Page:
(1942–94) Painter, writer, and film-maker, who became a ‘queer’ activist following his own HIV diagnosis in 1986. After studying literature and painting at London University, Jarman's first career was in set design for ballet and opera, which led to design for Ken Russell's films The Devils (1971) and Savage Messiah (1972). Subsequently, although continuing to exhibit as a painter, most of his work was in film, often shot informally in 8 mm. His first feature, Sebastiane (1976), with subtitled Latin dialogue and overt homosexuality, created a sensation, as did Jubilee (1977), a dystopian punk view of contemporary England. Two Shakespeare films, The Tempest (1979) and a dramatization of Shakespeare's sonnets in The Angelic Conversation (1985), combined Jarman's literary interests with his acute sense of contemporary style, while Caravaggio (1986) and Wittgenstein (1993) portrayed the painter and the philosopher as gay heroes. In addition to published diaries, there is a compendious biography by Tony Peake (1999).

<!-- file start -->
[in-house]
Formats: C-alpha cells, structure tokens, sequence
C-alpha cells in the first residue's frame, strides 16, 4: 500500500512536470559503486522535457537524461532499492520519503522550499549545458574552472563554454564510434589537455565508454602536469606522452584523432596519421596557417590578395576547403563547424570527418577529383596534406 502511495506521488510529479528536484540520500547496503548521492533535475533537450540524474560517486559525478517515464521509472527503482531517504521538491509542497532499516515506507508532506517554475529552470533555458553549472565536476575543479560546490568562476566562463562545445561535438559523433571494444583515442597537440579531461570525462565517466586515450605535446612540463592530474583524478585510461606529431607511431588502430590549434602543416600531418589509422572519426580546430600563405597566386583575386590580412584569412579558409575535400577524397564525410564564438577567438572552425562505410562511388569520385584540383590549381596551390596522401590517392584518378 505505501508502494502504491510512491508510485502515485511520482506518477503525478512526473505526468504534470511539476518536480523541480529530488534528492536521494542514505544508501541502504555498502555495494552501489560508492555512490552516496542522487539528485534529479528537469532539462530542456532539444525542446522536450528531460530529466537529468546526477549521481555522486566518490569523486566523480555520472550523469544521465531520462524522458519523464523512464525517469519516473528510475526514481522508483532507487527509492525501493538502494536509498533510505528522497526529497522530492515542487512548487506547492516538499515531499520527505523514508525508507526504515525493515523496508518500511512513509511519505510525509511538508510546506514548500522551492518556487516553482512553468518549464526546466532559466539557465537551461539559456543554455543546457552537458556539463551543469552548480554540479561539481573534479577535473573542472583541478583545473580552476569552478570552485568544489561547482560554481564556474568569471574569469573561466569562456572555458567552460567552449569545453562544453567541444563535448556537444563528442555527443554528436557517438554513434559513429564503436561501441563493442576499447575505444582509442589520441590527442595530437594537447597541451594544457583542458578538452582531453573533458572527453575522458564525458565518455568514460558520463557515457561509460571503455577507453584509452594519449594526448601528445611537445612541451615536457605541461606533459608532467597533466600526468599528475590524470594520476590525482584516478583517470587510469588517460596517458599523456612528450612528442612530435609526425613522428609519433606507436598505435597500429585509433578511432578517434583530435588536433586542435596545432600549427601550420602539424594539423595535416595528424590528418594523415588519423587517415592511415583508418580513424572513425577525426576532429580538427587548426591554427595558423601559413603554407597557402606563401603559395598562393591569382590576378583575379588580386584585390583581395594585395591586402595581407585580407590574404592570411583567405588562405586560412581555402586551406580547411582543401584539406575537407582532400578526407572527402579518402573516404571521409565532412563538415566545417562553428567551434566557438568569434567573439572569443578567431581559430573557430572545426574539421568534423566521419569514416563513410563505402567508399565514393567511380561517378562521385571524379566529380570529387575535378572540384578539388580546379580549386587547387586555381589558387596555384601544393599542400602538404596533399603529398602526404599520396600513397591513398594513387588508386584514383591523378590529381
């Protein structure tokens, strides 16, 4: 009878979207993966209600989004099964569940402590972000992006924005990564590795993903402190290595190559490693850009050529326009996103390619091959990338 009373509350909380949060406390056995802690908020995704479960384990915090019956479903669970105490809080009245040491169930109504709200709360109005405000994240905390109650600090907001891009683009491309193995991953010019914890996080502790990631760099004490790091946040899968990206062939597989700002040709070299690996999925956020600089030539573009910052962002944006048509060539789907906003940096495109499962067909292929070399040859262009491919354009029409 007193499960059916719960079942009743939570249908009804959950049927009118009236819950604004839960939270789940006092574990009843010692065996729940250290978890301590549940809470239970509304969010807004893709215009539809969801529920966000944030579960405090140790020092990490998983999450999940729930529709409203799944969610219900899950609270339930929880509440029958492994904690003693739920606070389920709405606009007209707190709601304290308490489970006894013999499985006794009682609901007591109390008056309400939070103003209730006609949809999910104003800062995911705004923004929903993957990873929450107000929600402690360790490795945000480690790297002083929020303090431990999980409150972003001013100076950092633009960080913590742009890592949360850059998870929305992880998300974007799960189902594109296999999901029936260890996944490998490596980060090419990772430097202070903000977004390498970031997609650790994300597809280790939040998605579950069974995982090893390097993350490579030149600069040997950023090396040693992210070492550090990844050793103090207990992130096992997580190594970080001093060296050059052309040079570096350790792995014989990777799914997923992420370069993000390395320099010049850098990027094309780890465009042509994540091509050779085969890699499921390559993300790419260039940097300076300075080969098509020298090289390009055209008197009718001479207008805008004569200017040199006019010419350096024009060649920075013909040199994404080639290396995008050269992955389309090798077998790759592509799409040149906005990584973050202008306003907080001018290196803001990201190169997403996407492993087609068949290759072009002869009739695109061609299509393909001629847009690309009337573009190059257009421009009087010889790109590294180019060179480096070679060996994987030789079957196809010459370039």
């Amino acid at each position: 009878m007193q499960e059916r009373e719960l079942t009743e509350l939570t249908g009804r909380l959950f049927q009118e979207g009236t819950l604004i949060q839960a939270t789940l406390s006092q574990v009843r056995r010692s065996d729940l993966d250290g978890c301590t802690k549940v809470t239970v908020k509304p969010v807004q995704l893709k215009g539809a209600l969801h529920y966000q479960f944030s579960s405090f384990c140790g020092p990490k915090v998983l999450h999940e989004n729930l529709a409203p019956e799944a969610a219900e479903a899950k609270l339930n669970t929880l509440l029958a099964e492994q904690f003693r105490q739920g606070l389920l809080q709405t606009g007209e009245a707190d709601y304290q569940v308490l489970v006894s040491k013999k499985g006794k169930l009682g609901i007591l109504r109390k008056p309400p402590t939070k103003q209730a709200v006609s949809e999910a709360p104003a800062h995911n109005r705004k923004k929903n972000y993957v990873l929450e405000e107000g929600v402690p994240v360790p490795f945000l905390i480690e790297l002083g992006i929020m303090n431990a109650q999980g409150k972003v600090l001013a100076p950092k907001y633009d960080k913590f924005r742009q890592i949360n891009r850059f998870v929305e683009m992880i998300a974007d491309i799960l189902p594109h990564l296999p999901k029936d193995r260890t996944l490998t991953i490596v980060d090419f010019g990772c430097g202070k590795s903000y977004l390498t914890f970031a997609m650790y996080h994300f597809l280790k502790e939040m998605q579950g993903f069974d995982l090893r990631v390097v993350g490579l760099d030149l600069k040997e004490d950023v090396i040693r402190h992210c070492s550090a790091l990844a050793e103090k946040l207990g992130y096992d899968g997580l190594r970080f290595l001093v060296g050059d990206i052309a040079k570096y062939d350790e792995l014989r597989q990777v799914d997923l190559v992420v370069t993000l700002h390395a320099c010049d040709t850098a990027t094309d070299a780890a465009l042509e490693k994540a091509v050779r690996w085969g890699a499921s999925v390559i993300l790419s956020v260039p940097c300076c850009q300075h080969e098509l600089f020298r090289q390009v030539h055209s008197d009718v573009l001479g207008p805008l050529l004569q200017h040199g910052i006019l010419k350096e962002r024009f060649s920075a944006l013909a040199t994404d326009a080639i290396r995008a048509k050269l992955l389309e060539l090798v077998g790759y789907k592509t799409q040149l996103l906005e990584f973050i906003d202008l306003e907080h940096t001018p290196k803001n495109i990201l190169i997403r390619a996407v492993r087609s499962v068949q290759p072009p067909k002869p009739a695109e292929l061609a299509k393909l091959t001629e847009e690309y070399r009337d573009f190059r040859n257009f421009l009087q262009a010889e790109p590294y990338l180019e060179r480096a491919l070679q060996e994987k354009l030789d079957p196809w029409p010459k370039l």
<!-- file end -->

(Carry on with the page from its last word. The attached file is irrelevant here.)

From The Oxford Companion to English Literature in Oxford Reference.